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Research Increases ROI on Auto Advertising

There was a time when ‘throwing your advertising budget dollars against the wall’ might yield a reasonable return on investment. Newspaper was a powerful information format for potential shoppers. Electronic media was reasonably priced. Postal rates and paper were fairly cheap so that targeted direct-mail programs would often generate a high percentage of shoppers at an attractive cost per thousand. Even with 20% to 30% of ad budgets spent ineffectively, it was still common to hear of dealers spending less than $100 per vehicle on advertising…often less than 8% of gross. Research was rarely discussed.

Welcome to the 21st century and the reign of ‘communication confusion’. Today, dealers face lower grosses, both on the front and back end, as well as a proliferation of media opportunities and challenges, and must therefore distribute advertising dollars in a cost efficient, effective manner. Twenty years ago I told dealer clients that research could dramatically improve both advertising effectiveness and profitability. Today I would tell any dealer that unless they are doing a reasonable amount of customer research on media habits, they are doomed to extinction. No one can afford to ‘throw ad dollars against the wall’ in hopes that enough will stick to do the job. With the hundreds of marketing channels available, only a thoughtful, well-designed research effort will yield the kind of valuable information necessary to carry out the best possible strategy for maximum return-on-investment.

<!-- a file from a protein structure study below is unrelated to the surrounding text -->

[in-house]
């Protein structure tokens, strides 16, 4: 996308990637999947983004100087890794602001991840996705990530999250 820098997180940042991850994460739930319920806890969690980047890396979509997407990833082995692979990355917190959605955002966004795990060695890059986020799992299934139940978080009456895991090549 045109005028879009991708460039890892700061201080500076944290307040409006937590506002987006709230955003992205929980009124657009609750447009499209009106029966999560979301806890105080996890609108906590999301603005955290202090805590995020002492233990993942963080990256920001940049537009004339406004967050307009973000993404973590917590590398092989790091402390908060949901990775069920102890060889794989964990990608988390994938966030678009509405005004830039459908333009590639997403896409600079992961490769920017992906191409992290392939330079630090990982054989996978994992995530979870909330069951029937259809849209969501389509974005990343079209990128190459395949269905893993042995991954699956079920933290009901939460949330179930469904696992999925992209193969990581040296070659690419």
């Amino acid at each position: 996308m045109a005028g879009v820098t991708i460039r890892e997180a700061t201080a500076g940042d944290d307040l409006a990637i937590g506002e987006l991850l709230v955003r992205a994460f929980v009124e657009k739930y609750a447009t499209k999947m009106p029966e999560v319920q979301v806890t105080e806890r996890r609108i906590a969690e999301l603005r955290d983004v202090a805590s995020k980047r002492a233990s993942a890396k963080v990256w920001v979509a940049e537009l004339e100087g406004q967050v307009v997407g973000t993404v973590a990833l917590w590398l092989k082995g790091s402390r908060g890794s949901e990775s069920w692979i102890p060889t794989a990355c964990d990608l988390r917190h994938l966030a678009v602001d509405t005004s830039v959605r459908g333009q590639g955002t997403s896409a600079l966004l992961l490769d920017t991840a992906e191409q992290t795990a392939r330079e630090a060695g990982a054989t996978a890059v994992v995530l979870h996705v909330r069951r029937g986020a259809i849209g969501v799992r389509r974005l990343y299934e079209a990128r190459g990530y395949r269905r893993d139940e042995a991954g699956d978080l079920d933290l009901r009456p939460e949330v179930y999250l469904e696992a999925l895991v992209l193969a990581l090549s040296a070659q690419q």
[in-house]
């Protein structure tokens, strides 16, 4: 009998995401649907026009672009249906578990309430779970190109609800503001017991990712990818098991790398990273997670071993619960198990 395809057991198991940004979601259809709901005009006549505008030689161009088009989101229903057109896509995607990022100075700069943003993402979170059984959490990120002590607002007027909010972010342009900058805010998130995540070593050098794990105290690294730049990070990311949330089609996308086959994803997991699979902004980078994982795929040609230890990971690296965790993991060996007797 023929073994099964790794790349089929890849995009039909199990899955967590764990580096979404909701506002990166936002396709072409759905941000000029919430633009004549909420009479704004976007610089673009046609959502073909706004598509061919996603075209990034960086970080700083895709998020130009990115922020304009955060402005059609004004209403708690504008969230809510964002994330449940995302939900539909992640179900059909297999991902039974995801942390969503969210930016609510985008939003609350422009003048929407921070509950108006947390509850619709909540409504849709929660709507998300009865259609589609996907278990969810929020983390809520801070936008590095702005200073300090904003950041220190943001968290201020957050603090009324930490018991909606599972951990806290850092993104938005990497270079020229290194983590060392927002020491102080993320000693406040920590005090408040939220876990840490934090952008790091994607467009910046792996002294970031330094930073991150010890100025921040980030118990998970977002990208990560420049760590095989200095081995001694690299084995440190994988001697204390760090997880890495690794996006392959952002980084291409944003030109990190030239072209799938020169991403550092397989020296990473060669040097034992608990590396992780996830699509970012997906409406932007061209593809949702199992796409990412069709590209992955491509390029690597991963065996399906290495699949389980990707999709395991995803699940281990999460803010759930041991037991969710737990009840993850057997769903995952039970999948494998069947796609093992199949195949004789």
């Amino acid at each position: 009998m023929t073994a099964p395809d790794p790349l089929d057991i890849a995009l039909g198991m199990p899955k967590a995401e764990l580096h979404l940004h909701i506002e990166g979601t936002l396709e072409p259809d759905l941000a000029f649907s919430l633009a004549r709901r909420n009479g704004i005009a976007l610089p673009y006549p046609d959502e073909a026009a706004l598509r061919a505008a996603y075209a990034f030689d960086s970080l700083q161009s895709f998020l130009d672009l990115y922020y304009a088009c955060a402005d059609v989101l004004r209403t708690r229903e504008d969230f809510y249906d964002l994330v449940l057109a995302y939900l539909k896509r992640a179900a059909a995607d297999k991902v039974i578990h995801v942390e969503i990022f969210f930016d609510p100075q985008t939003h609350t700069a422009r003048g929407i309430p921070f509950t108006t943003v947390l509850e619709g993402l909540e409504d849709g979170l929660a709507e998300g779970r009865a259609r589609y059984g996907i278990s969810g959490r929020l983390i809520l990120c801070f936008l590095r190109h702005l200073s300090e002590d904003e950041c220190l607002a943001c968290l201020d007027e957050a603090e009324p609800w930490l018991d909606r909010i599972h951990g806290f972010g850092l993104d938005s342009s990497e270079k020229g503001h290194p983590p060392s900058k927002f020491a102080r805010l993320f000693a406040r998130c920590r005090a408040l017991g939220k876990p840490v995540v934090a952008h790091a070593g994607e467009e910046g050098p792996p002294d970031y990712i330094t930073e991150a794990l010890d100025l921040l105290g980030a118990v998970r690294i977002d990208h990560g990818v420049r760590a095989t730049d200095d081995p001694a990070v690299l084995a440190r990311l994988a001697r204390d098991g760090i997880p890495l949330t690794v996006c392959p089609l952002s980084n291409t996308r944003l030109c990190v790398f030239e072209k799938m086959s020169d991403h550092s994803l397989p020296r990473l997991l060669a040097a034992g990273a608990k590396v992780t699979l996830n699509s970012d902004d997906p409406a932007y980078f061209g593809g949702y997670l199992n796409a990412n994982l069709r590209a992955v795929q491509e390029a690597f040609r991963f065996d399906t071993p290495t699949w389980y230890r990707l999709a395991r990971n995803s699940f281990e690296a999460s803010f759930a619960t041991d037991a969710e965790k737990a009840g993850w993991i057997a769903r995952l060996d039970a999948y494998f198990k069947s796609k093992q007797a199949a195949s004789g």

I spoke with Faith Logan, Research Director for Research Partners (RP) since 1999 ( regarding her views on automotive dealership research. Research Partners conducts proprietary media habits research and analysis for some of the top retail automobile dealers in the world. Ms. Logan is a 1989 graduate of the University of Miami School of Business in Coral Gables, Florida, with a degree in International Finance and Marketing. She has also held positions as media buyer and supervisor for an automotive advertising agency.

JIM: Why is it so important for a dealer to conduct some kind of research locally when considering media allocation dollars?

Faith: It is imperative that dealers have the necessary information to make educated, strategic business decisions. Research studies based on data that is compiled nationally (from various markets around the country) may or may not reflect the dynamics of your individual market. Local market research allows you to probe the minds of your own customers, ask them about their local media habits; what they watch, read, listen to, and are influenced by, …and when.

JIM: In general, what trends have you seen developing in your media habits analysis research regarding consumer influence of various media?

Faith: Radio and cable are still the biggest players. On average, about 78% of our respondents listen to broadcast radio regularly. Approximately 70% subscribe to local cable services. However, only about 28% said they referred to automotive ads in a newspaper. 15 years ago, the numbers were dramatically different. Newspaper responses are declining, it seems, by the day! On another interesting note, many folks thought that satellite radio would be making a bigger impact than it is by now. In fact, we have not seen any real drop in traditional local radio listenership.

JIM: If a dealer does want to do research, what are the things most important things to consider in choosing a program?